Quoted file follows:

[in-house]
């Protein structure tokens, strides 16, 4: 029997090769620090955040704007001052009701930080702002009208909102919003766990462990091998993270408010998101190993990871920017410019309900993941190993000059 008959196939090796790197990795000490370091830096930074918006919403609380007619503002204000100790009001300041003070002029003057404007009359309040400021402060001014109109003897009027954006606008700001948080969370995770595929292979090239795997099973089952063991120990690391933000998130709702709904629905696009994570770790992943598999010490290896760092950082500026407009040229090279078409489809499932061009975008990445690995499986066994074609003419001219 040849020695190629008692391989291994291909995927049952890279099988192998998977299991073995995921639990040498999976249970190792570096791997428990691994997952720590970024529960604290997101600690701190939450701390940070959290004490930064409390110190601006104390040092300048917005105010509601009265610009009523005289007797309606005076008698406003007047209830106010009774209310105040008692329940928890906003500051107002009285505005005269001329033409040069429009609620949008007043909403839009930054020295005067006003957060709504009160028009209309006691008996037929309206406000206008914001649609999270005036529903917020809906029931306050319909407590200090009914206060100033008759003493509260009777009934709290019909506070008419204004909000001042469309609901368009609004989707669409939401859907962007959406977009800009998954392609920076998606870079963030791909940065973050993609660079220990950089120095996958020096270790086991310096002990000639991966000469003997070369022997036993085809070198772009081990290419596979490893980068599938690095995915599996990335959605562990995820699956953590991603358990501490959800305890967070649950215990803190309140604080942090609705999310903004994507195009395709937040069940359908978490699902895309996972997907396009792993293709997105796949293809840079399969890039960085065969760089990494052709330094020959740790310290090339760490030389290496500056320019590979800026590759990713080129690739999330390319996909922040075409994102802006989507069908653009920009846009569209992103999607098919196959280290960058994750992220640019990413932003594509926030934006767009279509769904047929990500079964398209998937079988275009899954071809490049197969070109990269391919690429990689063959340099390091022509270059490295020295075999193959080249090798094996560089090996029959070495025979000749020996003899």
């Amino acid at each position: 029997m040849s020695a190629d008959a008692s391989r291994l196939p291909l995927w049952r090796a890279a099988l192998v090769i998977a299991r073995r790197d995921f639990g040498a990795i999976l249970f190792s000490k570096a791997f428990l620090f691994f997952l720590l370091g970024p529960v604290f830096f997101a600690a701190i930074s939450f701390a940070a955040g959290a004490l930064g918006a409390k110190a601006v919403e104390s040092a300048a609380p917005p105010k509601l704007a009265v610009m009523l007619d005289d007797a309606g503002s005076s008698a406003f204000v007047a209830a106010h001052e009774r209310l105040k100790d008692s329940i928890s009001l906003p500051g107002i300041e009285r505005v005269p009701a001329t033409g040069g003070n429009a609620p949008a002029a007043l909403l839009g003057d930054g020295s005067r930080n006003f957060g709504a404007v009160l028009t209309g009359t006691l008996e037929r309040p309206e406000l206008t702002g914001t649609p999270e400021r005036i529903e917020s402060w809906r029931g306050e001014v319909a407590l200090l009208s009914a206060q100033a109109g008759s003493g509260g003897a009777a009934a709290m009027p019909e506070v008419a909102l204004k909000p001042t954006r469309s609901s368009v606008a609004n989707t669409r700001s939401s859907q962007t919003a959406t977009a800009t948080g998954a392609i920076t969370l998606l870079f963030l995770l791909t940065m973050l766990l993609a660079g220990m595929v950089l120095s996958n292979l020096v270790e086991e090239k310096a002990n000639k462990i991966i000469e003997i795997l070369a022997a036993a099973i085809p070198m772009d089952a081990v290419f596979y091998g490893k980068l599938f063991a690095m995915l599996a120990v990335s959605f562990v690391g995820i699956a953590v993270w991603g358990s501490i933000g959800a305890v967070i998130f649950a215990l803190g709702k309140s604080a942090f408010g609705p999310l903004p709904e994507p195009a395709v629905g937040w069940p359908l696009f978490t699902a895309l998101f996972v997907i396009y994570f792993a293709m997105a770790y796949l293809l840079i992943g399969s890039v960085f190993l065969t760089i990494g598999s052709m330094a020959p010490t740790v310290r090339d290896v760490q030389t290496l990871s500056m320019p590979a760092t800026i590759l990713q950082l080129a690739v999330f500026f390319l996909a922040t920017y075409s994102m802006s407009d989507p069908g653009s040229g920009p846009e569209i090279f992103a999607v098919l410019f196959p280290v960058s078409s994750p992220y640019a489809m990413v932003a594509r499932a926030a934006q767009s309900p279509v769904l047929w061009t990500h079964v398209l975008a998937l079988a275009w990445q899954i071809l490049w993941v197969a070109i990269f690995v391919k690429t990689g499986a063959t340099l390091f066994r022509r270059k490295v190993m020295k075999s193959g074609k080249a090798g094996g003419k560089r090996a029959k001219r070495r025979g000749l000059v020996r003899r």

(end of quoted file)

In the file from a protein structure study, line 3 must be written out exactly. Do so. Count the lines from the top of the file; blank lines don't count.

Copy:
């Amino acid at each position: 029997m040849s020695a190629d008959a008692s391989r291994l196939p291909l995927w049952r090796a890279a099988l192998v090769i998977a299991r073995r790197d995921f639990g040498a990795i999976l249970f190792s000490k570096a791997f428990l620090f691994f997952l720590l370091g970024p529960v604290f830096f997101a600690a701190i930074s939450f701390a940070a955040g959290a004490l930064g918006a409390k110190a601006v919403e104390s040092a300048a609380p917005p105010k509601l704007a009265v610009m009523l007619d005289d007797a309606g503002s005076s008698a406003f204000v007047a209830a106010h001052e009774r209310l105040k100790d008692s329940i928890s009001l906003p500051g107002i300041e009285r505005v005269p009701a001329t033409g040069g003070n429009a609620p949008a002029a007043l909403l839009g003057d930054g020295s005067r930080n006003f957060g709504a404007v009160l028009t209309g009359t006691l008996e037929r309040p309206e406000l206008t702002g914001t649609p999270e400021r005036i529903e917020s402060w809906r029931g306050e001014v319909a407590l200090l009208s009914a206060q100033a109109g008759s003493g509260g003897a009777a009934a709290m009027p019909e506070v008419a909102l204004k909000p001042t954006r469309s609901s368009v606008a609004n989707t669409r700001s939401s859907q962007t919003a959406t977009a800009t948080g998954a392609i920076t969370l998606l870079f963030l995770l791909t940065m973050l766990l993609a660079g220990m595929v950089l120095s996958n292979l020096v270790e086991e090239k310096a002990n000639k462990i991966i000469e003997i795997l070369a022997a036993a099973i085809p070198m772009d089952a081990v290419f596979y091998g490893k980068l599938f063991a690095m995915l599996a120990v990335s959605f562990v690391g995820i699956a953590v993270w991603g358990s501490i933000g959800a305890v967070i998130f649950a215990l803190g709702k309140s604080a942090f408010g609705p999310l903004p709904e994507p195009a395709v629905g937040w069940p359908l696009f978490t699902a895309l998101f996972v997907i396009y994570f792993a293709m997105a770790y796949l293809l840079i992943g399969s890039v960085f190993l065969t760089i990494g598999s052709m330094a020959p010490t740790v310290r090339d290896v760490q030389t290496l990871s500056m320019p590979a760092t800026i590759l990713q950082l080129a690739v999330f500026f390319l996909a922040t920017y075409s994102m802006s407009d989507p069908g653009s040229g920009p846009e569209i090279f992103a999607v098919l410019f196959p280290v960058s078409s994750p992220y640019a489809m990413v932003a594509r499932a926030a934006q767009s309900p279509v769904l047929w061009t990500h079964v398209l975008a998937l079988a275009w990445q899954i071809l490049w993941v197969a070109i990269f690995v391919k690429t990689g499986a063959t340099l390091f066994r022509r270059k490295v190993m020295k075999s193959g074609k080249a090798g094996g003419k560089r090996a029959k001219r070495r025979g000749l000059v020996r003899r």